by Father Michael Nasser
Antiochian Village Camp Director 1997-2006
“I WANNA GO HOME!”
I can remember the feeling like it was yesterday—the dull pain coming from the hollow pit in my stomach, the overwhelming sense of fear, the terrible feeling that I was lost and alone. To top it off, I was horrified at the thought that I would feel like this for days on end. That is, of course, unless I could do the one thing that would make it all better—go home. When the homesick kids tell me, “You don’t understand!” they couldn’t be farther from the truth. When I was a camper at Camp St. Nicholas in California, my camp director had never seen a more homesick kid! Much later when I was 21 and coming to the Village for the first time to be a counselor, my mother’s last words at the airport were “Are you sure you aren’t going to get homesick?”
As adults we often minimize the experience that young children go through when they are homesick. Even if we do begin to understand what a difficult thing it can be, we know that our children must at some point leave the home without being traumatized, so we figure they just have to get through it. While that is often the only way to handle it, it would be better if homesickness could be prevented all together, or at least minimized in its effect on our kids. Sound too good to be true? Maybe not. Dr. Christopher Thurber at UCLA has done extensive research in the area of children’s experience of homesickness (you guessed it—he was a homesick camper too). He has come up with several suggestions for preventing homesickness before it appears.
GETTING READY FOR CAMP
We all know getting ready for camp means pulling out the sleeping bag and flashlight, but if you are sending a kid to camp for the first time, there’s lots of emotional prep work that needs to be done as well. Here are three “P’s” of Dr. Thurber’s tips:
1) Practice: Don’t let camp be the first time a child is away from home. That would be enough to handle alone, without the fact that it’s at least a week in an unknown place, often hundreds of miles from home. Weekends with grandparents or other family or friends are great “practice runs” even if your child doesn’t know it. They learn that they can leave home the world doesn’t fall apart, and they eventually come home again having enjoyed great experiences.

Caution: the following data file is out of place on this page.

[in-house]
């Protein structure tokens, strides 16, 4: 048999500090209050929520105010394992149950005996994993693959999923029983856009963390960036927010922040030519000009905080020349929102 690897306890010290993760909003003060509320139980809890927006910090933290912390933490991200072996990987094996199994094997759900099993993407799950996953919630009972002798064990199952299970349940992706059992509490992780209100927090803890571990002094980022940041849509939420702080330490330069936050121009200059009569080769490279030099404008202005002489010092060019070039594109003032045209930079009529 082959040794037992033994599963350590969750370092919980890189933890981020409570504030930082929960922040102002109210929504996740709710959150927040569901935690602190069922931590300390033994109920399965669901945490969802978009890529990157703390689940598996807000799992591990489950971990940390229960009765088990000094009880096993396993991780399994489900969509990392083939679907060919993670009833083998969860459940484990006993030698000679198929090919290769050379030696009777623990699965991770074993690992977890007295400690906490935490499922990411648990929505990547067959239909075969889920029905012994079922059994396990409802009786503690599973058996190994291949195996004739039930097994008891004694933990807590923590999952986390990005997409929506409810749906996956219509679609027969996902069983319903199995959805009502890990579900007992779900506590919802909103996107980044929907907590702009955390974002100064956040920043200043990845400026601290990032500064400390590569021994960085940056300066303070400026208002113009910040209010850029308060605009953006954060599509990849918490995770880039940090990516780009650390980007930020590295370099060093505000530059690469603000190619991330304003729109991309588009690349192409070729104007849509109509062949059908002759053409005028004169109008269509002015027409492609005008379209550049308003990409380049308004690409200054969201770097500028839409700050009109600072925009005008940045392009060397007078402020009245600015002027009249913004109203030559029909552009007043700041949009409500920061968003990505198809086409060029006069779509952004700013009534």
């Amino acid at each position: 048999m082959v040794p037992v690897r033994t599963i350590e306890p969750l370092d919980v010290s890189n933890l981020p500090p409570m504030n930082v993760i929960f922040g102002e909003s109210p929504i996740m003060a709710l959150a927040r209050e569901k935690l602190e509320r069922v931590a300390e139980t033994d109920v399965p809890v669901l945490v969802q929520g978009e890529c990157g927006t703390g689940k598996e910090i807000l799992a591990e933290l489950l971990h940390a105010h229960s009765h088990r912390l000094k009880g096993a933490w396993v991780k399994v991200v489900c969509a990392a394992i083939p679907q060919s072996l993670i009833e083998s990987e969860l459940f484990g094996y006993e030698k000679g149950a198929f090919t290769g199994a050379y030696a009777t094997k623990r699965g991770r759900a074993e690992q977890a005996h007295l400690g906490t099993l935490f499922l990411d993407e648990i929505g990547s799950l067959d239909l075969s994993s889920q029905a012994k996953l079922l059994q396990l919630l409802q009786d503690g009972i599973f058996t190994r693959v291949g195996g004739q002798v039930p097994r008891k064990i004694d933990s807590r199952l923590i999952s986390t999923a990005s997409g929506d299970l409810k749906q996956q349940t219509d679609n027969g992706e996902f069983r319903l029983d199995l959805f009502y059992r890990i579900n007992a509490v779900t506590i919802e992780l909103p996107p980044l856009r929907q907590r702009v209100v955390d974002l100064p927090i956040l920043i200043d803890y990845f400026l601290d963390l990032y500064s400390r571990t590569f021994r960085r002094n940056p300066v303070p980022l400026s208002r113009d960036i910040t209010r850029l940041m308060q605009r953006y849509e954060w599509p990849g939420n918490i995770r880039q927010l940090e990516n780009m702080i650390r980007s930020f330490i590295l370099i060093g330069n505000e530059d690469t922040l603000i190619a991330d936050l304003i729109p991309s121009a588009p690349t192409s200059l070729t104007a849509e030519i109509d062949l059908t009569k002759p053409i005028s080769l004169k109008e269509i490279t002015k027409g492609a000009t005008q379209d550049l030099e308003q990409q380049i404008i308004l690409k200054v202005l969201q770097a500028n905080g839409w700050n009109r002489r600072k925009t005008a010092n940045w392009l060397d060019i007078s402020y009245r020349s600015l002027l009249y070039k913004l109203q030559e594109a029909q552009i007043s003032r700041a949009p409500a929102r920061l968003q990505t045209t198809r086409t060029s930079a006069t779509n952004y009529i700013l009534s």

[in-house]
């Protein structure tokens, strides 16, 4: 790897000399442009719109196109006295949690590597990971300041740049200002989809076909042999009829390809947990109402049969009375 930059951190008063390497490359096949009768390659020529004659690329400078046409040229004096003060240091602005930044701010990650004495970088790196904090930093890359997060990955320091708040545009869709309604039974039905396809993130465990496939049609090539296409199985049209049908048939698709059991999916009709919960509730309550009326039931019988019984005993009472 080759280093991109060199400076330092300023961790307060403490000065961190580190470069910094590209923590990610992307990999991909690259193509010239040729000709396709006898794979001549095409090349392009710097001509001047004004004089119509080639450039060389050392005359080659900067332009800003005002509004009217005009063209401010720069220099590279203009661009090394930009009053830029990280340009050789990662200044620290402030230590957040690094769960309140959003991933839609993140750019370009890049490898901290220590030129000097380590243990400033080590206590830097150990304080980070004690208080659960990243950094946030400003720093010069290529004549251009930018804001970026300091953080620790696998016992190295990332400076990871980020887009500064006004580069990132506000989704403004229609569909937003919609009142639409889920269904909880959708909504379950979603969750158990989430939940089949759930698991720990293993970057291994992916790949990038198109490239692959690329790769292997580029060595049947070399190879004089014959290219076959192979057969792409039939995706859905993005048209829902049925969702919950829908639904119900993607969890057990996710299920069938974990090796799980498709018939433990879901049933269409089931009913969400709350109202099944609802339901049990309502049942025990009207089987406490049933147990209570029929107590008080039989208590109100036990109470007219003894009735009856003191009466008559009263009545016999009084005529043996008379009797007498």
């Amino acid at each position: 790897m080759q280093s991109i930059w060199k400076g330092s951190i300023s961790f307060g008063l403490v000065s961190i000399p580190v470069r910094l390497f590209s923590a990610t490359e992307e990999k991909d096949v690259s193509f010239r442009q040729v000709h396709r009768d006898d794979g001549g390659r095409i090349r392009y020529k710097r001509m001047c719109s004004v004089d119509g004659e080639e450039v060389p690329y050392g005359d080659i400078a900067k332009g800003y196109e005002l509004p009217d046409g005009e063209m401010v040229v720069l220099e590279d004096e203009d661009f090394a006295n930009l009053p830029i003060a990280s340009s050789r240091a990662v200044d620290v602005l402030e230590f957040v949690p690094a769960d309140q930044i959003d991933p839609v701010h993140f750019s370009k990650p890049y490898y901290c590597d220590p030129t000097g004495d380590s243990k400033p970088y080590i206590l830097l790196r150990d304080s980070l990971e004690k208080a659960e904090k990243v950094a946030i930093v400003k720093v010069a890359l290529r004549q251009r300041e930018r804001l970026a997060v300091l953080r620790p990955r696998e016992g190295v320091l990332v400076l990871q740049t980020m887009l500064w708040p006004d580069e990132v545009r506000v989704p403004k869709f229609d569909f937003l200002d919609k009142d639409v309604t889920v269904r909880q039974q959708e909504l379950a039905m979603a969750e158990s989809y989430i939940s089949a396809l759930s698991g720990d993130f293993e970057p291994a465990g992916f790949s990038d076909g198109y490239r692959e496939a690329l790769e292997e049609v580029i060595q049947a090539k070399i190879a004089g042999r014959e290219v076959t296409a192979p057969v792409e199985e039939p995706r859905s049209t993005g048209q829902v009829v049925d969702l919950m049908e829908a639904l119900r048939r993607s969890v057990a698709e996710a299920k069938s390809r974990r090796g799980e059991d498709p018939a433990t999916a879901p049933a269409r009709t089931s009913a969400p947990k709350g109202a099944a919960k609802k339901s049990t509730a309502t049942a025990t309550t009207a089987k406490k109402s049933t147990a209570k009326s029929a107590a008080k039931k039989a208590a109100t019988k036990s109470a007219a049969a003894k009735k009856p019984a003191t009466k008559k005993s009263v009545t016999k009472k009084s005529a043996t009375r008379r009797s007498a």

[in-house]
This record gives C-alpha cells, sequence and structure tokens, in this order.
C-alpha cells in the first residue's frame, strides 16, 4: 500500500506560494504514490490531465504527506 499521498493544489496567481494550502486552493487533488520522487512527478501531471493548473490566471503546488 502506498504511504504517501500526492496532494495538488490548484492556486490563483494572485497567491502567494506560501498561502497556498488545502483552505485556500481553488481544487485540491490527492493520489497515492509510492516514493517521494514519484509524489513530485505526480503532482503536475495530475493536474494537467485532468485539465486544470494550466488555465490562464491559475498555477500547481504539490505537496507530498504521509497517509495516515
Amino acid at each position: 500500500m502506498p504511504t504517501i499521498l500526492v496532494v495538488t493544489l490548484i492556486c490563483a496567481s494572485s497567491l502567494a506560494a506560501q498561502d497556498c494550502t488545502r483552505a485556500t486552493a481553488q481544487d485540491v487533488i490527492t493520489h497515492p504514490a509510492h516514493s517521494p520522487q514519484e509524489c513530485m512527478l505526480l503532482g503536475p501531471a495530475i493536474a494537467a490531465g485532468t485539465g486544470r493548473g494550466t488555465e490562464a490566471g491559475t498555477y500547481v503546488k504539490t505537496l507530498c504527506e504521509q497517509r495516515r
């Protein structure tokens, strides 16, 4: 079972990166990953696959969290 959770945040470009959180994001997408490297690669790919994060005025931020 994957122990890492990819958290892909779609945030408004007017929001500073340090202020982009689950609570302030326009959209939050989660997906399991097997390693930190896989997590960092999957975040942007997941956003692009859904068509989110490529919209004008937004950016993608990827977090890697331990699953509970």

2) Preview: Part of a child’s preparation will be knowing what to expect at camp. Talks with other campers who have been to camp before, seeing their pictures, or showing them pictures of the camp from our website at www.stvladimirscampohio.com can all help them preview what they will experience.
3) Prepare: Promising your child you’ll bring them home if they don’t have a good time is the same as saying “If you want to come home, here’s what to do: don’t have a good time.” I’ve seen more than one homesick camper trying this as their best shot at getting home. Once a child knows they are at camp to stay, they will make the effort to have a good time, but not before. You can always change your mind later, but do your child the favor by not letting them in on the option of an early departure. All kids miss home when they are away (well, OK, maybe not the teens). That’s normal. Tell your child that they may feel this way and that it’s OK. Another big help is to let them know that you will be OK. Many kids’ homesickness comes from worrying about how parents are doing at home. Some good intentioned parents tell their kids, “Mommy and Daddy are going to miss you SO MUCH.” Instead of conveying love, it tells the kids you need them at home. Let them know that while you will miss them, you will be happy knowing they are having a great time.
WELL, WE TRIED
So, you did all that and still you have a hysterical child calling from the camp director’s office? If we at the camp think that an early departure is wise, we will tell you. If we do have to call, it’s probably a tactic being used in the camp’s treatment of the homesickness. The best thing you can do is support the plan the counselors and director are working on, which will probably include: letting the camper talk about his or her feelings without dwelling too long on them, writing letters and, most importantly, keeping busy. Receiving letters from home will be comforting (you may have to send one before the child leaves to arrive early in the session). Phone calls usually make homesickness worse, so please refrain from calling the Camp except for an emergency. If some time passes and the child isn’t able to deal better with the homesickness, the camp director may suggest an early departure. If that’s the case, it will be helpful to reinforce the fact that the child tried in the first place, and leave a door open for next year. With the right preparation and the right cooperation between parents and camp staff, your child can gain the invaluable experience of being OK away from home. While that is going on, parents can enjoy a guilt-free week or two of peace and quiet, knowing their child is taking some great big steps toward growing up.